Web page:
Narrow Farmhouse Table

Submitted by Anonymous (not verified) on Sun, 02/21/2010 - 23:13
Difficulty
Beginner
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Some dining spaces (or even work spaces) require a long thin table. This rustic simple table is easy to build, yet sturdy and stylish.

Special thanks to Deux Maison for sharing their amazing photos. Make sure you stop over to see more photos and read about their building experience.

Dimensions
96" x 30" x 30"

Preparation

Shopping List

2 – 2×2 Boards, 8′ Long ($2 Each for pine)
4 – 1×8 Boards, 8′ Long ($7 Each for pine)
2 – 1×3 Boards, 8′ Long ($1.50 Each for pine)
1 – 1×4 Board, 10′ Long ($4 Each for pine)
2 – 1×6 Boards, 10′ Long ($6 Each for pine)
1 1/4″ and 2″ Finish Nails
2″ Wood Screws (about 100)
2 1/2″ Wood Screws (about 20 screws)
Wood Glue
Wood Filler
Sandpaper
Finishing Supplies

Common Materials
120 grit sandpaper
primer
wood conditioner
paint
paint brush
Cut List

4 – 1×3 @ 29 1/4″ (Table End Legs)
4 – 1×4 @ 29 1/4″ (Table Side Legs)
2- 1×6 @ 88″ (Side Aprons)
2 – 1×6 @ 23 3/4″ (End Aprons)
2 – 1×3 @ 23 3/4″ (End Stretcher)
8 – 2×2 @ 23 3/4″ (Under Tabletop Supports)

Cutting Instructions

This table is highly customizeable to fit your needs. Note that the tabletop expects your tabletop boards (the 1x8s) to be 7 1/2" wide. If your 1x8s are not 7 1/2" wide, adjust accordingly.

Tools
Tape Measure
Speed Square
Pencil
Safety Glasses
Hearing Protection
Drill
Circular Saw
Brad Nailer
Power Sander
General Instructions

Work on a clean level surface. Check for square after each step. Use straight lumber. Measure and confirm your cuts before cutting. Dryfit your boards before fastening. Always use glue. Predrill and countersink screws. Use saftey precautions and protective eye and hearing gear.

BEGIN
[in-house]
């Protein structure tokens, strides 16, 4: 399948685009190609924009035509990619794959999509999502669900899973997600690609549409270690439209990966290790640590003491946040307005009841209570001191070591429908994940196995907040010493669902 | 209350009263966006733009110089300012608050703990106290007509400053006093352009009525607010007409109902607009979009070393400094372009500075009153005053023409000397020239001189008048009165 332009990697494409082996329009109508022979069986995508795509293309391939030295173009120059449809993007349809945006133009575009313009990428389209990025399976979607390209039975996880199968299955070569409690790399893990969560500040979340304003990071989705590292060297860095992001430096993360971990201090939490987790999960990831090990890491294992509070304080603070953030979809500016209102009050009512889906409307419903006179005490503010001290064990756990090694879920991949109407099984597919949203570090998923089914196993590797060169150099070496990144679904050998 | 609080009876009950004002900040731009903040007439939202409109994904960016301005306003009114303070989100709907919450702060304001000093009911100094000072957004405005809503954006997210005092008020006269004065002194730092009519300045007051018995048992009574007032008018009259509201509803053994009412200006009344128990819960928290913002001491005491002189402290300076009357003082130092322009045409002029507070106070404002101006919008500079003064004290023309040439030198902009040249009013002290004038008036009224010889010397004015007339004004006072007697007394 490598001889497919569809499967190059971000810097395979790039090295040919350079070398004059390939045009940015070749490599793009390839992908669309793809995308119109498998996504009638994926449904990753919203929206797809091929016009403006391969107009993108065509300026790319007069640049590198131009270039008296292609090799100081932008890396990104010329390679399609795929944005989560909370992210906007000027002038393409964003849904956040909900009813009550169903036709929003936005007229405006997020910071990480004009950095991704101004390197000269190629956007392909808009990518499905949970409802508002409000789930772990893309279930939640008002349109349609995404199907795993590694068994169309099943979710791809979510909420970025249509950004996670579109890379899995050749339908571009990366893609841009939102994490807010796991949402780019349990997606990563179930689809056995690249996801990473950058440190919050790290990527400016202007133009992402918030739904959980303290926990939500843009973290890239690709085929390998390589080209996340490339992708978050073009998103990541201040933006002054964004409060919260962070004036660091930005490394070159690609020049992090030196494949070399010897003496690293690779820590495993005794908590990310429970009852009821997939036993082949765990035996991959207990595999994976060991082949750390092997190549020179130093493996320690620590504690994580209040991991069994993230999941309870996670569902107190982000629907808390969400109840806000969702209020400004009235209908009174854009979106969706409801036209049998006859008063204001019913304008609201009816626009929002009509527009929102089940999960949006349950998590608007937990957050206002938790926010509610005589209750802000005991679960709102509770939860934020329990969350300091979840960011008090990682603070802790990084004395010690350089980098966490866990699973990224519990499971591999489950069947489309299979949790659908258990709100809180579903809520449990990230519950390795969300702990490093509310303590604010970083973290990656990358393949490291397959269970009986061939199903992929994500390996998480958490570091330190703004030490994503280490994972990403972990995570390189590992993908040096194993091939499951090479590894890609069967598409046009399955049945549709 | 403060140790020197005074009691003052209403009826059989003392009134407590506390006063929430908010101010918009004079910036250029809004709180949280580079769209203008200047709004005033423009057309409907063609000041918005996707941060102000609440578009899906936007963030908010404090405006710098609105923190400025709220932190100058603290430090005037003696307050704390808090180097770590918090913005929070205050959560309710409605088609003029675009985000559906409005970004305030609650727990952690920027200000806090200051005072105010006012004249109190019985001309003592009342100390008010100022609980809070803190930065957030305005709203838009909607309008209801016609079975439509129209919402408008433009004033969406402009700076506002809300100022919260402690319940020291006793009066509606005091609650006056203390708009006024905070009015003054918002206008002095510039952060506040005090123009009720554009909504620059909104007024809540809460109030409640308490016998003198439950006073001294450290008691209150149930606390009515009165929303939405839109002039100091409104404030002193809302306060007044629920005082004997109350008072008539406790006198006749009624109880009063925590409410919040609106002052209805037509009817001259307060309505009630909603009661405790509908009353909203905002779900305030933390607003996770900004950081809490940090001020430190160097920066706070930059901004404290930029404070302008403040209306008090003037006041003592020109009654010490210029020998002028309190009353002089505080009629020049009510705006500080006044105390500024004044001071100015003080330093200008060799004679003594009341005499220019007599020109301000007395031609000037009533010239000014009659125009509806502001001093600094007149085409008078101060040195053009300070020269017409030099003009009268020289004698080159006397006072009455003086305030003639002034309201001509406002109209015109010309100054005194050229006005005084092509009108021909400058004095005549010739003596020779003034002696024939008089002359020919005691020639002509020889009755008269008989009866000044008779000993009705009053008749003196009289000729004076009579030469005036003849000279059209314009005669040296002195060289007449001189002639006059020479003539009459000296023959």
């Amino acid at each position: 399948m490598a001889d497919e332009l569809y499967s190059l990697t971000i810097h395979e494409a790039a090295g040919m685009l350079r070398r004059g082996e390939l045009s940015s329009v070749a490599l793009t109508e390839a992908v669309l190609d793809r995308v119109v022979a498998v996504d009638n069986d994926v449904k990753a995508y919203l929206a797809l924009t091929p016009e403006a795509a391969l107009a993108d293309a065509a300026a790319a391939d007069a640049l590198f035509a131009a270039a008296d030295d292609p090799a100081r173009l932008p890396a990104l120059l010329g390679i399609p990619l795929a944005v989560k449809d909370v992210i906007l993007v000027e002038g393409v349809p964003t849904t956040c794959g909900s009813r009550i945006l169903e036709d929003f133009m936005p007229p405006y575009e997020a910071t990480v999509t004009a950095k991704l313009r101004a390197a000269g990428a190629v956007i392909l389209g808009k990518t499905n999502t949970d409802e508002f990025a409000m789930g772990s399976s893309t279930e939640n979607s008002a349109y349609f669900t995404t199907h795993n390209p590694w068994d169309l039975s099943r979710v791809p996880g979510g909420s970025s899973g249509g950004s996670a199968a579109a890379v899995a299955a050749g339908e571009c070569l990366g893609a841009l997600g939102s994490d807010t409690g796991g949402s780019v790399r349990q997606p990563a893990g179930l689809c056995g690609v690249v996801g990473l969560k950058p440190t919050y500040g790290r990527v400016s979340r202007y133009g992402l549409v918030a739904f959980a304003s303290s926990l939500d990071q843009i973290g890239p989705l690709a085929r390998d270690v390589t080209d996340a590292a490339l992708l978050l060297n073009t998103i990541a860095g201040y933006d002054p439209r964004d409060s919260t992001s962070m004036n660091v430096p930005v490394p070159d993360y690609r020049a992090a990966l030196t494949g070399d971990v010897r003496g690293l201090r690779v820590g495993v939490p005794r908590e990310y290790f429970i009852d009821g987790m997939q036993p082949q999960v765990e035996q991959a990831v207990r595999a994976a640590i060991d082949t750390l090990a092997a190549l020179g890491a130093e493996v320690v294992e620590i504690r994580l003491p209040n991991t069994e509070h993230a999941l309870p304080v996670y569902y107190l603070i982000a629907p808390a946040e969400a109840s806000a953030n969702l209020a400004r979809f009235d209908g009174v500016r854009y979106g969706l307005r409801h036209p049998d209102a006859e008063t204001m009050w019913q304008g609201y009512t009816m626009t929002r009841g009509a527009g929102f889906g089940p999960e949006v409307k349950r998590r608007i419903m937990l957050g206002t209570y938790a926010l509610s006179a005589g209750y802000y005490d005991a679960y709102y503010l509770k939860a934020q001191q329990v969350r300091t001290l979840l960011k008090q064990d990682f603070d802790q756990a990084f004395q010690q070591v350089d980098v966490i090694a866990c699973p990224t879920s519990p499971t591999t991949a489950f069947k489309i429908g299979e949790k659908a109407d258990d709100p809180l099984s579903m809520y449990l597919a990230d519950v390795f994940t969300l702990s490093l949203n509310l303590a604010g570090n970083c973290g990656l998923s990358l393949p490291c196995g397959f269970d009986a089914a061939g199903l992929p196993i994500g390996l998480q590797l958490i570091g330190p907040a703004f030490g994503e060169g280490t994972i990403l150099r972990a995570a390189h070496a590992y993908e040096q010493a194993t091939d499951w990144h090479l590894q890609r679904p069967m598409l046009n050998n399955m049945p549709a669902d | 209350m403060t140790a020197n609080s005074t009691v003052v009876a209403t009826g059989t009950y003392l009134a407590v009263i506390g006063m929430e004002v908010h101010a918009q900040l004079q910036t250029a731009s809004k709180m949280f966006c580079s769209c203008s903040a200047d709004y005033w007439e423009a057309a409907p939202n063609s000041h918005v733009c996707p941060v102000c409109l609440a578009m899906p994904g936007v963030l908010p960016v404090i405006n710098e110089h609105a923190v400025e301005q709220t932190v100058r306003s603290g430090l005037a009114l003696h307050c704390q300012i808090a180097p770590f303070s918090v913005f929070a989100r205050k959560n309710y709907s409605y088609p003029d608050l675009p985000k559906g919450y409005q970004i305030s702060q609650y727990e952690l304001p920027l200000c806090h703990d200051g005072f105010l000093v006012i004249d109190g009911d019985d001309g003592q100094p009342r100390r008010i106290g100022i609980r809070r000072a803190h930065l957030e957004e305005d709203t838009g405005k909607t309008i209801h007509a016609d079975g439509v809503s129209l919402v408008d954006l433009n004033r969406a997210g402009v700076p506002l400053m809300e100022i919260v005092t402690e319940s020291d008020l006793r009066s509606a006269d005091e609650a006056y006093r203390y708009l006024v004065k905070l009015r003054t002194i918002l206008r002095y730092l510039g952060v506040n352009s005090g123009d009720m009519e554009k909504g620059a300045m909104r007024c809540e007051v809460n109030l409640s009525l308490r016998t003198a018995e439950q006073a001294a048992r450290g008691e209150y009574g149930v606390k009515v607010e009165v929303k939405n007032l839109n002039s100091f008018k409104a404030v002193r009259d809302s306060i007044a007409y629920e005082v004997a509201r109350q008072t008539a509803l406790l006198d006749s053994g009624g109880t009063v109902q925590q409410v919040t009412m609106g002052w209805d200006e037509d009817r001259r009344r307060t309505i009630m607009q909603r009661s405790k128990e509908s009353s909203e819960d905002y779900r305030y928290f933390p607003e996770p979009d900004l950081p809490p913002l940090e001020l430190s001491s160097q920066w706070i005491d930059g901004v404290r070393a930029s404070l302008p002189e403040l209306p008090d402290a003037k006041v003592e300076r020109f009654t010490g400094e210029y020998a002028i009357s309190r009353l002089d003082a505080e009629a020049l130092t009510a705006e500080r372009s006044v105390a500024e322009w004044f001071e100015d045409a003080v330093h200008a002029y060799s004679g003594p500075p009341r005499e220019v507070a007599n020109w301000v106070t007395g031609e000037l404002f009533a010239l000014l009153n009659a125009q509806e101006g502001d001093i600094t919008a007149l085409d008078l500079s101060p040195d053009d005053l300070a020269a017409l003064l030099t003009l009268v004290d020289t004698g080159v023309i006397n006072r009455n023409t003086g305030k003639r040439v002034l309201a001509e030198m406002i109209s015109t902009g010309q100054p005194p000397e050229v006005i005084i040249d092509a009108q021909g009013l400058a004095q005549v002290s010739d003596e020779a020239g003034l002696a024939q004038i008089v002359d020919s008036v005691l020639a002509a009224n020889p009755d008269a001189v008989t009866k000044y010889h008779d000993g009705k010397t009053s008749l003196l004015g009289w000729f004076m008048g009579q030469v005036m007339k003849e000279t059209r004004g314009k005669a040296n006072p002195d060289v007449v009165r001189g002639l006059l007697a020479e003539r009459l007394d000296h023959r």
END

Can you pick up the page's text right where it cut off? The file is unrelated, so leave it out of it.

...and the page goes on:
Instructions

Step 1

End Legs. Taper your end leg pieces as shown above. Cut the taper in a straight line, starting 5 1/2″ from the top, and tapering in 1″ at the bottom. This is shown above. Do this on all four legs. The end legs are made of 1×3 boards.

Step 2

Side Legs. Taper the side legs as you did the end legs from step 1. The side legs are made of 1x4s . Use the measurements above to guide you.

Step 3

Leg Assembly. Assembly your legs as shown above. Be aware of the leg postion on the table as you assemble, as the legs will be assembled different depending on the position. Remember, the 1×3 leg sides are on the ends, the 1×4 leg sides are on the sides of the table. This is shown above.

Step 4

Side Aprons. Fasten the side aprons in place as shown above. Make sure you take a square of the legs as you do this. This is shown above.

Step 5

Step 6

Under Tabletop Supports. Attach the tabletop supports as shown here. Use the measurements above to guide you.

Step 7

Tabletop Pieces. Start by finding the center of your table. Mark and place your table top piece, using the center mark for your first boards. Only attach on the ends in this step, using the screw pattern above. DO NOT ATTACH IN THE CENTER. Attach the remaining tabletop pieces on the ends only.

Step 8

Tabletop Pieces. From the underside, fasten through the under tabletop support pieces into the tabletop pieces. Start with the middle boards and work your way out. Minimize any gaps between the boards. Predrill and countersink your screws. To further strengthen the table, you can add simpson strong tie corner brackets to the corners.